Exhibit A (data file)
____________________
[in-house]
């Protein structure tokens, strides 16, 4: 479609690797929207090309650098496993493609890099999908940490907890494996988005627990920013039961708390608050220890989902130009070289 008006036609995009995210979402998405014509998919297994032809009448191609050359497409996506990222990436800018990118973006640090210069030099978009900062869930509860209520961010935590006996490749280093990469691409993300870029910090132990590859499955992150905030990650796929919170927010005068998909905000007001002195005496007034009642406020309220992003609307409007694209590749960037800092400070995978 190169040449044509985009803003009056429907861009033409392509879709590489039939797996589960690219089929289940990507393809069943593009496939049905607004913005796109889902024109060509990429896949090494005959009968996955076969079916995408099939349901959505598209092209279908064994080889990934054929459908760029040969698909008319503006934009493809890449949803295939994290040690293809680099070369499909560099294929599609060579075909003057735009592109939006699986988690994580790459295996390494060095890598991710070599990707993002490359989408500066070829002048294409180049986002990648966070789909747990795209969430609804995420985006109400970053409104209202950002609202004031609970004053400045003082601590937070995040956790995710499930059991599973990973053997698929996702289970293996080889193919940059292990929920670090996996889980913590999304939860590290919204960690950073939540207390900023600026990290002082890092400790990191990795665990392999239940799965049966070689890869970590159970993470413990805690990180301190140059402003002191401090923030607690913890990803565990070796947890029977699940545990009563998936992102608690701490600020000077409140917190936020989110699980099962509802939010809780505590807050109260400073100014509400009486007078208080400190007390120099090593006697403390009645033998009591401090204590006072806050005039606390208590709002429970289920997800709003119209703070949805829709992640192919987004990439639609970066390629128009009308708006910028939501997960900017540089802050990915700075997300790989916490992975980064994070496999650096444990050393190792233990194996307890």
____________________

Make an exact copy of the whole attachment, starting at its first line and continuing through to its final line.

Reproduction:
[in-house]
């Protein structure tokens, strides 16, 4: 479609690797929207090309650098496993493609890099999908940490907890494996988005627990920013039961708390608050220890989902130009070289 008006036609995009995210979402998405014509998919297994032809009448191609050359497409996506990222990436800018990118973006640090210069030099978009900062869930509860209520961010935590006996490749280093990469691409993300870029910090132990590859499955992150905030990650796929919170927010005068998909905000007001002195005496007034009642406020309220992003609307409007694209590749960037800092400070995978 190169040449044509985009803003009056429907861009033409392509879709590489039939797996589960690219089929289940990507393809069943593009496939049905607004913005796109889902024109060509990429896949090494005959009968996955076969079916995408099939349901959505598209092209279908064994080889990934054929459908760029040969698909008319503006934009493809890449949803295939994290040690293809680099070369499909560099294929599609060579075909003057735009592109939006699986988690994580790459295996390494060095890598991710070599990707993002490359989408500066070829002048294409180049986002990648966070789909747990795209969430609804995420985006109400970053409104209202950002609202004031609970004053400045003082601590937070995040956790995710499930059991599973990973053997698929996702289970293996080889193919940059292990929920670090996996889980913590999304939860590290919204960690950073939540207390900023600026990290002082890092400790990191990795665990392999239940799965049966070689890869970590159970993470413990805690990180301190140059402003002191401090923030607690913890990803565990070796947890029977699940545990009563998936992102608690701490600020000077409140917190936020989110699980099962509802939010809780505590807050109260400073100014509400009486007078208080400190007390120099090593006697403390009645033998009591401090204590006072806050005039606390208590709002429970289920997800709003119209703070949805829709992640192919987004990439639609970066390629128009009308708006910028939501997960900017540089802050990915700075997300790989916490992975980064994070496999650096444990050393190792233990194996307890």